Wow! That means more than twice as many GM cars were recalled in the 1st quarter of 2014 (following the government’s GM stock sale in the 4th quarter of 2013) than were sold in the US during all of last year. In fact, 1st quarter losses almost equal all of the company’s 2013 profit of $1.9 billion.
Now, we’re asked to believe that no one in senior management at GM (or the government representative(s) at GM) knew about the problems leading to the recall (the major source of its losses) until shortly after the government’s sale of the last of its GM stock on December 9th 2013.
Call us skeptical.
Supposedly, General Motors delegates to two small groups of non-executives the absolute authority and responsibility for initiating recalls without requiring boardroom or senior executive approval. That would make sense. It would insulate the recall decision makers from the suits in the executive suite who might be overly focused on the bottom line. It makes no sense, however, to also keep the company executives uninformed and in the dark about a serious investigation into faulty parts that may be causing deaths to drivers of various GM models. After all, uninformed executives could, at any time, choose to sell some of their GM stock at a very inopportune and inappropriate time. Then again, a cynic might argue that that’s a rather nifty benefit of having such a see no evil, hear no evil, do no evil policy. Delegating recall authority is one thing. Perpetuating executive suite ignorance, for years on end, about the potential of a disastrous recall is quite another.
Reviewing information that has now come to light, it seems incongruous that the issue never reached upper management. According to a timeline that GM filed with regulators the problem has been percolating since 2001. GM first issued bulletins to dealers with suggested remedies for the faulty ignition switches in 2005. And, in fact, it seems that not all GM executives were kept in the dark about serious defects. As we go to press, the House Energy and Commerce committee has released documents that make clear that executives were involved for years in discussions about faulty GM models.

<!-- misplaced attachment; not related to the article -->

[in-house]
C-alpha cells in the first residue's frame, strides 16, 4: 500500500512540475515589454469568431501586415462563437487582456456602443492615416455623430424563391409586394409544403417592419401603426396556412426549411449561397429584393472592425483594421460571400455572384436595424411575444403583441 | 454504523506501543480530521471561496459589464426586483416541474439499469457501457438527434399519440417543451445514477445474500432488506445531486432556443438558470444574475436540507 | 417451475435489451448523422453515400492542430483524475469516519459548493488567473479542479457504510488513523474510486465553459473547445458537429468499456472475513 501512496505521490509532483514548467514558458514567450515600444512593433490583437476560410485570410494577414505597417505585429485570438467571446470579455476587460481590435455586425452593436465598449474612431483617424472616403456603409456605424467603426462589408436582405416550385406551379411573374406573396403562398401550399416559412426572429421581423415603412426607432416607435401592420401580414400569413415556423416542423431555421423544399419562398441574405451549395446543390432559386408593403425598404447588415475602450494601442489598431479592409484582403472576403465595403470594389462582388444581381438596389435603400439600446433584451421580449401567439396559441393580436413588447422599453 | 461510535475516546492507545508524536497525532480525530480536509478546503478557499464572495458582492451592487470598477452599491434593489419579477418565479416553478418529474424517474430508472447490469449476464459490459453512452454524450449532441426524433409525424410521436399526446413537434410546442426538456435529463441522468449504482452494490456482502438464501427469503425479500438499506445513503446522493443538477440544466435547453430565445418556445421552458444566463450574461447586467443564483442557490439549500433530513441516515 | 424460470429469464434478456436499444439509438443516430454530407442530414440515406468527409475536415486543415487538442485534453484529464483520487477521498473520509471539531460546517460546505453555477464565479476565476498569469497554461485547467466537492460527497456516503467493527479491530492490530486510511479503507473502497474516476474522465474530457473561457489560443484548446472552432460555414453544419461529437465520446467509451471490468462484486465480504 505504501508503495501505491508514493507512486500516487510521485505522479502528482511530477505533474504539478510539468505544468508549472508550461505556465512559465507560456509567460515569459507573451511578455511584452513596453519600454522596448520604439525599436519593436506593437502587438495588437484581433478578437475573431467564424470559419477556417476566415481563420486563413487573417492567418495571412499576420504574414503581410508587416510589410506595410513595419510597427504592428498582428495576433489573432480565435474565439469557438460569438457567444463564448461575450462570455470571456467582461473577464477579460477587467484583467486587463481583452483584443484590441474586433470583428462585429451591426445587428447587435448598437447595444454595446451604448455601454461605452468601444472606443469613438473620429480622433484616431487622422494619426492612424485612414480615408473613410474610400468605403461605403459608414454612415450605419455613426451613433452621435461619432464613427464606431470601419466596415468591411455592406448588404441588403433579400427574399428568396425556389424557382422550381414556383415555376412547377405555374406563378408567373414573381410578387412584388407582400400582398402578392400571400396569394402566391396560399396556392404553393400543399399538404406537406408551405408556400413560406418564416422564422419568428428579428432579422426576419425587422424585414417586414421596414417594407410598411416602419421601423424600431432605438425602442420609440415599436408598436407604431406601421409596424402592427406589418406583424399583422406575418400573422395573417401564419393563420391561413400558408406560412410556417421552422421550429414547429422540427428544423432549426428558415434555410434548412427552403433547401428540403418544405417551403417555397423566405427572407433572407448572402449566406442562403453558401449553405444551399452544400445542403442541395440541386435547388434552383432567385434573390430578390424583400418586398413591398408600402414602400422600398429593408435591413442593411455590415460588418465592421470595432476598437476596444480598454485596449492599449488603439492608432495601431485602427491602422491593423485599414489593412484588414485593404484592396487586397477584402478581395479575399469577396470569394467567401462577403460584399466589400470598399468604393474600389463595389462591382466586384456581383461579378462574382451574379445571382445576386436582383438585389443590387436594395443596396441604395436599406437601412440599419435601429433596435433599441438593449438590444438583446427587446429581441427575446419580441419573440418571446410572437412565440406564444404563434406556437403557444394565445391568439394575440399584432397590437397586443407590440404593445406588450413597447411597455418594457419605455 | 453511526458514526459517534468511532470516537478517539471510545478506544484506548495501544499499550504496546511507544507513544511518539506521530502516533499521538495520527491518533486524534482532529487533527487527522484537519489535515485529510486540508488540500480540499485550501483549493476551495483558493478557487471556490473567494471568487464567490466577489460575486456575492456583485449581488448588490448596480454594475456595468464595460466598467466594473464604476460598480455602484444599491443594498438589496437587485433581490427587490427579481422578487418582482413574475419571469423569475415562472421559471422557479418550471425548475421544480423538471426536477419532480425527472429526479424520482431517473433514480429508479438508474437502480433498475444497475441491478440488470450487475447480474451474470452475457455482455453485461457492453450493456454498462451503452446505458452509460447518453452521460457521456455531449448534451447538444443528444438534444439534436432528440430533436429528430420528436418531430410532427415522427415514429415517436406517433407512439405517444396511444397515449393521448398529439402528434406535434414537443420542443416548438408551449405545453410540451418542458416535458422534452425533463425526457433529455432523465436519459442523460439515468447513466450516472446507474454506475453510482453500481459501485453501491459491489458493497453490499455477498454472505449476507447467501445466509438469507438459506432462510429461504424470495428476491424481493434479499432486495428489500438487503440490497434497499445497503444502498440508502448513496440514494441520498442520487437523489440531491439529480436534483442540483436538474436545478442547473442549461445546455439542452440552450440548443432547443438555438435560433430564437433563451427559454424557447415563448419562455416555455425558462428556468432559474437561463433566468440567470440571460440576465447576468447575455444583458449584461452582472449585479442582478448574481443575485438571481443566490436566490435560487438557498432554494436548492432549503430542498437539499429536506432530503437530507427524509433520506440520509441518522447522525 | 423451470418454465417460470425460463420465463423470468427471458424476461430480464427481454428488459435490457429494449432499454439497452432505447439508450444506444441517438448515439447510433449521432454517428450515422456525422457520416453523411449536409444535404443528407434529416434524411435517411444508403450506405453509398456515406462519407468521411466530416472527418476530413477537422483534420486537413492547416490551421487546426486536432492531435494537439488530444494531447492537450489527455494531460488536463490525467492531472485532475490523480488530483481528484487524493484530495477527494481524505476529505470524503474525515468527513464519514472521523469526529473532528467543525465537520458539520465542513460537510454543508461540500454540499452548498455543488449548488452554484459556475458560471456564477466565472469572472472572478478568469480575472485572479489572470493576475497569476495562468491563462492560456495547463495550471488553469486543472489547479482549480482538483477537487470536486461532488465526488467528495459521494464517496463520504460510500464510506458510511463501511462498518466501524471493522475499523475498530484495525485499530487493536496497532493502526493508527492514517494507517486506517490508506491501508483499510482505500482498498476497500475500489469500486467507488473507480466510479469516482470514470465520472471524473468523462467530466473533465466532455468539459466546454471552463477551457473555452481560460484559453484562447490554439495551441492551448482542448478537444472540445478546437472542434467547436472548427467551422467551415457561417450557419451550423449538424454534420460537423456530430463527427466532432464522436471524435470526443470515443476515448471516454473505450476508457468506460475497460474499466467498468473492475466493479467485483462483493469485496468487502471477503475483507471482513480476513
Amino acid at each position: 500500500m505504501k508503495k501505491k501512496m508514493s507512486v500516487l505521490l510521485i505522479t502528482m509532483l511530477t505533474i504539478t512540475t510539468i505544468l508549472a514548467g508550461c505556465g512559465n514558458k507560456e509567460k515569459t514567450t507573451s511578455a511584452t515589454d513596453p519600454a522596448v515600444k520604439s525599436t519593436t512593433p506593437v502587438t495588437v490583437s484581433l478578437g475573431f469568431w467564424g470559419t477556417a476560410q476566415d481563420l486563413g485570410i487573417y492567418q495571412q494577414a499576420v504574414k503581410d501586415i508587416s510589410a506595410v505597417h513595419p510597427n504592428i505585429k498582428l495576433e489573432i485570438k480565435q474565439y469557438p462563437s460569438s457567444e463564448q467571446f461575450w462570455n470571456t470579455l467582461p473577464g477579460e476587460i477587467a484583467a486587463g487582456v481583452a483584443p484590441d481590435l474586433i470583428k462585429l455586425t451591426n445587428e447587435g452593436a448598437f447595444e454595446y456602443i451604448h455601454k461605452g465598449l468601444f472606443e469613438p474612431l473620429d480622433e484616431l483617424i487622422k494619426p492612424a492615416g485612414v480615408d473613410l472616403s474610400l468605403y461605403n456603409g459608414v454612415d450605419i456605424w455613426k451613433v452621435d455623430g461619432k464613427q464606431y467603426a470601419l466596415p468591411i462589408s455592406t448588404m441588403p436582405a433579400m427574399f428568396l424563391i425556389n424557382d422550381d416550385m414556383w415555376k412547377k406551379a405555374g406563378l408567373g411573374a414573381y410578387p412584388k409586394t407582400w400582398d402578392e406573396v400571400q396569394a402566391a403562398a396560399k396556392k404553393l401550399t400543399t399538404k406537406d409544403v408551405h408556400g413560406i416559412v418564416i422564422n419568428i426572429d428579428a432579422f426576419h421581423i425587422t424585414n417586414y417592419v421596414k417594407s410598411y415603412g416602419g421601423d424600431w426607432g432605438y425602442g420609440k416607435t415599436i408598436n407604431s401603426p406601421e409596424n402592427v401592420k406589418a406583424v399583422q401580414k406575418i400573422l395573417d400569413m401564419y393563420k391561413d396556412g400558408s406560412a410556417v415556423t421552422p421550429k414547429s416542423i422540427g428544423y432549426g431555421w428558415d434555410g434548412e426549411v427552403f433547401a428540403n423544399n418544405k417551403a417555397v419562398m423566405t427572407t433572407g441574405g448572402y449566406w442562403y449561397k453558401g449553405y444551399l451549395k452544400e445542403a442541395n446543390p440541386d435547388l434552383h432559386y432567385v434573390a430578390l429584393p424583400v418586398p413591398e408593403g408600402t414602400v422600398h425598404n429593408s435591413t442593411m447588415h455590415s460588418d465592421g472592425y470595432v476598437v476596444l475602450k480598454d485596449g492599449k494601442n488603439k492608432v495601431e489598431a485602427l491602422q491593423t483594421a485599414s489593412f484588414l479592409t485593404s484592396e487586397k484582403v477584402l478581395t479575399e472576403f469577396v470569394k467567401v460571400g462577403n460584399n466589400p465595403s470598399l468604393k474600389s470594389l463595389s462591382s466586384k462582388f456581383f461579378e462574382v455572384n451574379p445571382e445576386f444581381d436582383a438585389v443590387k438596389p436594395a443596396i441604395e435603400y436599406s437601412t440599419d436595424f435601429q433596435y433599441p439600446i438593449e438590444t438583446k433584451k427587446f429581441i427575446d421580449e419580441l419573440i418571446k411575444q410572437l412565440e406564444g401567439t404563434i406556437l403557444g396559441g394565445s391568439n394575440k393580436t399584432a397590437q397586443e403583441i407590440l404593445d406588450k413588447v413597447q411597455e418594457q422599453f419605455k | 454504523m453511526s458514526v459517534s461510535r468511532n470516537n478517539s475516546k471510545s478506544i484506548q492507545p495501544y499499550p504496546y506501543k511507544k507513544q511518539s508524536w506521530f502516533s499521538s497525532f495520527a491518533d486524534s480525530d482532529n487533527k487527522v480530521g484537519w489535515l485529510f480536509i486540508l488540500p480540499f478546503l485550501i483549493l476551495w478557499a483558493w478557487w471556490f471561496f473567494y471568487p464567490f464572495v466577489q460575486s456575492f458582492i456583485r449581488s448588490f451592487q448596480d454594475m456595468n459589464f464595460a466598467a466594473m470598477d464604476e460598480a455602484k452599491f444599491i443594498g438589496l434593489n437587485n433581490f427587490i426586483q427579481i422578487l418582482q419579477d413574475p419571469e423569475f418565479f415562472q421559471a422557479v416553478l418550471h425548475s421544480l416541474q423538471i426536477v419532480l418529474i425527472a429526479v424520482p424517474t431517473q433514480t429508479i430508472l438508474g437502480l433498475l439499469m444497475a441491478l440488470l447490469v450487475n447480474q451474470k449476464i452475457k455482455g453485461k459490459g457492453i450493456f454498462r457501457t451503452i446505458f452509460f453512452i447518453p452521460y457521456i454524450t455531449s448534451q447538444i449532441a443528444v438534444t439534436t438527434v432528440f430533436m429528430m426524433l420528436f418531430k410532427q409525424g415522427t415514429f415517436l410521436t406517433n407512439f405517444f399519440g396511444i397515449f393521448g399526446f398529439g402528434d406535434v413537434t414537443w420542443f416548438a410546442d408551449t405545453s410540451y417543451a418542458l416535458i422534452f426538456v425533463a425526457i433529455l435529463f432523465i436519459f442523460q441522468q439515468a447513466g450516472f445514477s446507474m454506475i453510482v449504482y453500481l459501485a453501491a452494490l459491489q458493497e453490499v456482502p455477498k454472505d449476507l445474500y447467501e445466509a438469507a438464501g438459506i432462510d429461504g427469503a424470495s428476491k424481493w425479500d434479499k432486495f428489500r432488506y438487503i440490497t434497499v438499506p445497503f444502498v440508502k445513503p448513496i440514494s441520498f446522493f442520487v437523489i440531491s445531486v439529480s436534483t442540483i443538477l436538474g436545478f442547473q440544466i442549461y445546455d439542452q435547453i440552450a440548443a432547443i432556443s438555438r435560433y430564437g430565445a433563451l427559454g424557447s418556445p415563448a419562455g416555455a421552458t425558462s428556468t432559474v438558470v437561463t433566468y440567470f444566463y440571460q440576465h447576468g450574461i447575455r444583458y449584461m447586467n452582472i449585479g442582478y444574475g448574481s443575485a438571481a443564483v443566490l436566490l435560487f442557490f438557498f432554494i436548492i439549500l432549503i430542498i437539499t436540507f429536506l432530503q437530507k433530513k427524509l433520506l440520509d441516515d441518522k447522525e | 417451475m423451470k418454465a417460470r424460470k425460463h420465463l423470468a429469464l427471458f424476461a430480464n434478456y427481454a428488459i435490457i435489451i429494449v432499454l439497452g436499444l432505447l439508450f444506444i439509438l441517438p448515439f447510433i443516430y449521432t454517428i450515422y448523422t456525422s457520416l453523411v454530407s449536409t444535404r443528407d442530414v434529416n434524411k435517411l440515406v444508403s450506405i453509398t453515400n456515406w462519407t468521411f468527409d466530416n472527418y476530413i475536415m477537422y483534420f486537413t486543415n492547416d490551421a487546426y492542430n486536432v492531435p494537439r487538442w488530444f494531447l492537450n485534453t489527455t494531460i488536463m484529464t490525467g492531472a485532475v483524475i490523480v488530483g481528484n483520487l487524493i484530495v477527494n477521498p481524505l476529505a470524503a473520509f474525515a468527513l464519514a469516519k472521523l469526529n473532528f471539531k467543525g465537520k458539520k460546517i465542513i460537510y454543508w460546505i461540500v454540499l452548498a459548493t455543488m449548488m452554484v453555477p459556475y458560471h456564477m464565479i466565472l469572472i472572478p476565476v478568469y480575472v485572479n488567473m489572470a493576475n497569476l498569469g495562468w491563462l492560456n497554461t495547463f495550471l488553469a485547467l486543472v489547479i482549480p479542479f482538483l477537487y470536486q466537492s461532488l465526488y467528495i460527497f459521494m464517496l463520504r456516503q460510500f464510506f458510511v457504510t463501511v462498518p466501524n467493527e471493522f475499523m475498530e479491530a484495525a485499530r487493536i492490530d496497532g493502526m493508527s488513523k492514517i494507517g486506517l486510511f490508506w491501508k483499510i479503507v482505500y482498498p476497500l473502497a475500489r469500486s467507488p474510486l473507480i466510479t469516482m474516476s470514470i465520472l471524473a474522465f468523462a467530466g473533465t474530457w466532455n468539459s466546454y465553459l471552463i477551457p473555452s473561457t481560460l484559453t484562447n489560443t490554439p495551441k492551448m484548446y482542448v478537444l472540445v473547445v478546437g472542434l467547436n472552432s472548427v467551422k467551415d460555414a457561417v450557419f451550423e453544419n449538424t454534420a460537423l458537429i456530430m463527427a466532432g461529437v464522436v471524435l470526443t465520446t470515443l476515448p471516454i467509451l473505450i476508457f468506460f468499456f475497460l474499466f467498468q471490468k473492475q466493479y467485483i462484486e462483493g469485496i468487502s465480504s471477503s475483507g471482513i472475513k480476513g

In March 2007, officials of the National Highway Traffic Safety Administration met with GM employees to discuss a fatal Cobalt crash in July 2005. GM’s attorneys were, in fact, aware of the problem and had opened a file on the issue within two months of the crash.
By August 2011, a series of Cobalt and Pontiac crashes in which the airbags did not deploy, was brought to the attention of GM engineers, and the issue was, apparently, elevated to the two committees responsible for initiating recalls in 2013.
Here’s the way the recall system works. One small group is responsible for vetting incoming data and determining if a recall is warranted. It then makes a recommendation to an even smaller group in charge of approving the recall. If the second group approves a recall, the recommendation then goes to senior management.
Let’s face it, GM’s position that management just didn’t know that ignition switches could be inadvertently jostled out of position, causing power to cars to shut off and airbags to be disabled stretches credulity. People were, for over a decade, dying in crashes caused by these defects. GM says it ordered a recall in February once it learned that the defective part had been linked to 31 crashes and 13 deaths over more than 10 years.